Don’t use The Avengers Age of Ultron Blu-ray to show off your home cinema

posted on Monday, 21st September 2015 by Steve May

home cinema  Blu-ray  Dolby Atmos 


If you want to show off your home cinema, don't call on The Avengers. Earth's mightiest heroes may have sounded super heroic in the cinema, but the much anticipated Blu-ray release of Avengers Age of Ultron, hasn't arrived with the statement soundtrack AV enthusiasts might have hoped for.

Having good demo software is essential for any installer looking to sell the benefits of a full blown home cinema install, be it 5.1, 7.2 or Dolby Atmos. And for fans there're few things more satisfying than hearing their AV kit in full unfettered flight. So any blockbuster which inexplicably fails to deliver comes as a major disappointment.

I first heard Avengers Age of Ultron at a packed multimedia screening in London's Leicester Square Odeon. It's not a Dolby Atmos theatre, but it does deliver a superior sonic experience. Swept up in the excitement, I certainly never noticed anything untoward about the sound mix. Indeed, it seemed pretty exhilarating at the time. Inexplicably, that's not what's delivered by the Blu-ray release.

In fact, when I first spun the disc, I thought something had gone wrong with my system. This 7.1 DTS HD Master Audio mix sounds like nothing of the sort.

Avengers Splash

The opening sequence, the raid on Hydra’s research facility, left me dumbfounded. The dialogue is pre-eminent, and directional effects, like bullet pings and Cap's clanking shield, are delivered with resounding dynamics. But other elements of the mix seem unbalanced. The score appears to be leaking in from an adjoining theatre, while some elements of onscreen action are completely bereft of sonic heft.

Thor's hammer clunks resoundingly into Hydra goons, but Hydra’s heavy weaponry has no volume; Captain America throws his motorcycle into a jeep, causing it to flip, but this has no sonic consequence - it lands with all the impact of a tin foil tray.

As a viewer, the instinctive reaction is to crank up the volume. But this doesn't solve the problem. Dialogue and sporadic effects become uncomfortably loud, and the score remains recessed. 

I stopped the movie and dug out test discs and other known favourites. They all sounded normal. I even listened to the BBC's TV broadcast of the first Avengers flick, in DD 5.1; that sounded better too. I then recalibrate the entire system (luckily I hadn't invited anyone else around to watch the film with me, as that would have been a bit embarrassing). Still nothing changed.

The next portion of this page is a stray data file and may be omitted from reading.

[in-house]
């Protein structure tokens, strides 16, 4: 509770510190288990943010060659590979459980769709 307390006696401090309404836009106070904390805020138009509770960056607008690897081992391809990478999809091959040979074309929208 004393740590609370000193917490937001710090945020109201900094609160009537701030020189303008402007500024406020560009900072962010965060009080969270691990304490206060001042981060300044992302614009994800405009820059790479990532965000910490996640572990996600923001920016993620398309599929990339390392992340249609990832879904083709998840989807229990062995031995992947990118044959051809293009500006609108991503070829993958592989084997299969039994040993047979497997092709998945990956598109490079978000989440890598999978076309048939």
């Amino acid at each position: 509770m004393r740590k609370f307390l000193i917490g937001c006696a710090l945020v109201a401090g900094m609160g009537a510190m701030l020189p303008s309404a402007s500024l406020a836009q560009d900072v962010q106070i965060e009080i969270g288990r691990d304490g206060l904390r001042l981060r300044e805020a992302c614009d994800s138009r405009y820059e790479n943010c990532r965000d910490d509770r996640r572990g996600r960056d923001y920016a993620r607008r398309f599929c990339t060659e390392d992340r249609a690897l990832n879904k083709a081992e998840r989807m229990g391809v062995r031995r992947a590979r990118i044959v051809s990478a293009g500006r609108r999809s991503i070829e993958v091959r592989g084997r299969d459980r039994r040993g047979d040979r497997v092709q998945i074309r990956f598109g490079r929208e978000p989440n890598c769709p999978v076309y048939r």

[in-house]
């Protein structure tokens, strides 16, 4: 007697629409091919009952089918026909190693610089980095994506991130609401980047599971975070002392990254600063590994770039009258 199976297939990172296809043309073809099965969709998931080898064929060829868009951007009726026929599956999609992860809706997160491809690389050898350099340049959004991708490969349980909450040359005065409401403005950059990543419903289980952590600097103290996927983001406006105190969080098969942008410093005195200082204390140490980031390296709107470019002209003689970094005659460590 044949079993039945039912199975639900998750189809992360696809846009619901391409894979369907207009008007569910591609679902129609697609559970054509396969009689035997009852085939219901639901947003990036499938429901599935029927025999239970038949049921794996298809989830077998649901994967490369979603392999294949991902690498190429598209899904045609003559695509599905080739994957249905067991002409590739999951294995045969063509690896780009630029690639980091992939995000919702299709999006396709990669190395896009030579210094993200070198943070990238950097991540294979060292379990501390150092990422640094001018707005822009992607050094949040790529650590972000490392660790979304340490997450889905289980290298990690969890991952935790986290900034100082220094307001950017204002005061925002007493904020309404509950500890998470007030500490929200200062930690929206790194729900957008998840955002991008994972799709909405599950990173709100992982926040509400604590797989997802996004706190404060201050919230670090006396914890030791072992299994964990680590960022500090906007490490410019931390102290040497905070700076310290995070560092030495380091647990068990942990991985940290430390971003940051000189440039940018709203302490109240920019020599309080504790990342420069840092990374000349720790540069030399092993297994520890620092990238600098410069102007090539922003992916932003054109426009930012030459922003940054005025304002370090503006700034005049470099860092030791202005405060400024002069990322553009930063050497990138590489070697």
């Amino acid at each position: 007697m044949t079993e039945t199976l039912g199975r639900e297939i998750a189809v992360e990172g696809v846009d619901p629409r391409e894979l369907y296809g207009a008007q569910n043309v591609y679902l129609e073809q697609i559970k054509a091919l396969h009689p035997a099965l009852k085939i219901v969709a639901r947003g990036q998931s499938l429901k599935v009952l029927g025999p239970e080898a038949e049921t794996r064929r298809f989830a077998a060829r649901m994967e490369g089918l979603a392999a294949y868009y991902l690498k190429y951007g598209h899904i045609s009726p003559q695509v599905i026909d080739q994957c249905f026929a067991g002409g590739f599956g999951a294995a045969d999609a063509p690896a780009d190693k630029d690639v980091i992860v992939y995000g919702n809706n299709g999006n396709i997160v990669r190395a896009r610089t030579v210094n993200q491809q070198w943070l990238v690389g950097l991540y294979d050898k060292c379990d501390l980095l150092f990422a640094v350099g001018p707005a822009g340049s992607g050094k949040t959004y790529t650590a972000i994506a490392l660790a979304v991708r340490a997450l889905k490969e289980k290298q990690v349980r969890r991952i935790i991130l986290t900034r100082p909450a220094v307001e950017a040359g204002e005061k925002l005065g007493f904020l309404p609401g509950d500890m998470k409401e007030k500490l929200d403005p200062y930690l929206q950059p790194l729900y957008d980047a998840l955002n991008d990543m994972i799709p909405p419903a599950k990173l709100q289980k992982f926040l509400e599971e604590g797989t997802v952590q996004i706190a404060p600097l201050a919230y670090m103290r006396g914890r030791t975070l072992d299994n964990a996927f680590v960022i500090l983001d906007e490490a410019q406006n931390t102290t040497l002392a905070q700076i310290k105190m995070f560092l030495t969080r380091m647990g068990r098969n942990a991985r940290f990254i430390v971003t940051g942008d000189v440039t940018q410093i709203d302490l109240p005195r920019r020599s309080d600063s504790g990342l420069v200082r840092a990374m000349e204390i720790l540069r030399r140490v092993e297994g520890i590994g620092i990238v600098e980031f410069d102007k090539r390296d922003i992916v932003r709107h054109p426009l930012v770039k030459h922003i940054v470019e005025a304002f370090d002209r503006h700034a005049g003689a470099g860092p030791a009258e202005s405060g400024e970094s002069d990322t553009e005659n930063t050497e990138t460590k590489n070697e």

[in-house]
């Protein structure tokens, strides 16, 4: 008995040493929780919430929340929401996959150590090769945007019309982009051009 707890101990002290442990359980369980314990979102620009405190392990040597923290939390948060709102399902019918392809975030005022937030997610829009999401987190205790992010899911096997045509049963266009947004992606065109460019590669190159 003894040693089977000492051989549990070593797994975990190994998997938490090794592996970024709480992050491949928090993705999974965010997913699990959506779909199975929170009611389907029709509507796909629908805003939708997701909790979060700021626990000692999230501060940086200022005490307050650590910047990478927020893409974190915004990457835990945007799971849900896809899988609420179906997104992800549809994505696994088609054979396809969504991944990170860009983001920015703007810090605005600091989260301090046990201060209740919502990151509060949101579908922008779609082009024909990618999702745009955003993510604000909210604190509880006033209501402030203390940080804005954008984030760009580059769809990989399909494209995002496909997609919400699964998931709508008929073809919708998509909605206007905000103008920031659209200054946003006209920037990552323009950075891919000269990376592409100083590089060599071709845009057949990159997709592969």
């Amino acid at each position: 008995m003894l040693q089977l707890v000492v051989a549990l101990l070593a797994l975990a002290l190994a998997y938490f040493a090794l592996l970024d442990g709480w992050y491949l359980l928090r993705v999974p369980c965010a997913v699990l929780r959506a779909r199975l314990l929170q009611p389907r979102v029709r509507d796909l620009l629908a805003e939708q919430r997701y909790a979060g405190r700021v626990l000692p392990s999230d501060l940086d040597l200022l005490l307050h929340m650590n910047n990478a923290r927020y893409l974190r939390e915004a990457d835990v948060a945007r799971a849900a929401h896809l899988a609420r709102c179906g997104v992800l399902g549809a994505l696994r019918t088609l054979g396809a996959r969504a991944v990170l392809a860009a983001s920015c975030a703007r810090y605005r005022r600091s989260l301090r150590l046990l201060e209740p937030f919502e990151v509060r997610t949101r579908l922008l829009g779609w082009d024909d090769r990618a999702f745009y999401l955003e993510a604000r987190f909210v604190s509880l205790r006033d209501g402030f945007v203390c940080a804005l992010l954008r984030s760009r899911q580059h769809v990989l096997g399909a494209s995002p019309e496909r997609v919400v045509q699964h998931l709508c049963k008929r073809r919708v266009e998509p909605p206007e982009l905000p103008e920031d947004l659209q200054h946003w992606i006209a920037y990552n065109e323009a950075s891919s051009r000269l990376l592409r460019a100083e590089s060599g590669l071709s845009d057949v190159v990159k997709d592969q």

The Avengers House party sequence before the introduction of Ultron, would seem to offer plenty of opportunity for an involving, ambient mix. But it’s largely stereophonic. The surround channels are near-as-dammit silent. This film sounds like a TV show.

There's often debate amongst enthusiasts about the merits of near field remasters of movie soundtracks, that's to say films whose soundtracks have been remastered for listening in a home environment rather than a commercial theatre. I'm generally sanguine about them, as there appear valid acoustic reasons for doing them. But what we have here is unapologetically dialogue-based. Perhaps AoU has been remastered for soundbar playback? 

DTS 7_menu

So am I alone in this? I chatted with Anton on Home Cinema Choice magazine, who reports that he too had a similar sonic experience. HCC has since queried the soundtrack with Disney. Twitter respondents confirm volume related issues.

I'm beginning to feel that The Avengers are jinxed. I had similar issues with the UK Blu-ray release of the first Avengers movie, specifically about the now notorious self censored Death of Agent Coulson scene. That went viral real fast. Disney denied everything, then the BBFC got involved and even the BBC's Watchdog TV show joined in.

So at this point, I'm not sure what's going on with the soundtrack. Probably it’s just meant to sound the way it does; this may well be an authentic representation of the intended sound design. Or just maybe Loki has been up to his usual mischief.

Steve May

Inside CI Editor Steve May is a freelance technology specialist who also writes for T3TechRadarHome Cinema Choice, Trusted Reviews and The Luxe Review.

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Posted by Zak Vracevic on 21st September 2015, 7:02 PM
Well, after spending number of years in post pro studios (large and small) I witnessed all sorts of things and got very depressed and disillusioned about movie mixes for DVD & Blu Ray. They sound NOTHING like the real thing and are always inferior. And they are never properly mixed again for domestic market. Studio gets stems (dialogues, effects, soundtrack) and have to make with what they were given. Some movies are mixed on semi pro gear in small, DIY studios. Nuff said!
Posted by Darren Shear on 19th October 2015, 11:27 AM
Interesting post, wish we could see what goes on behind closed doors more often...

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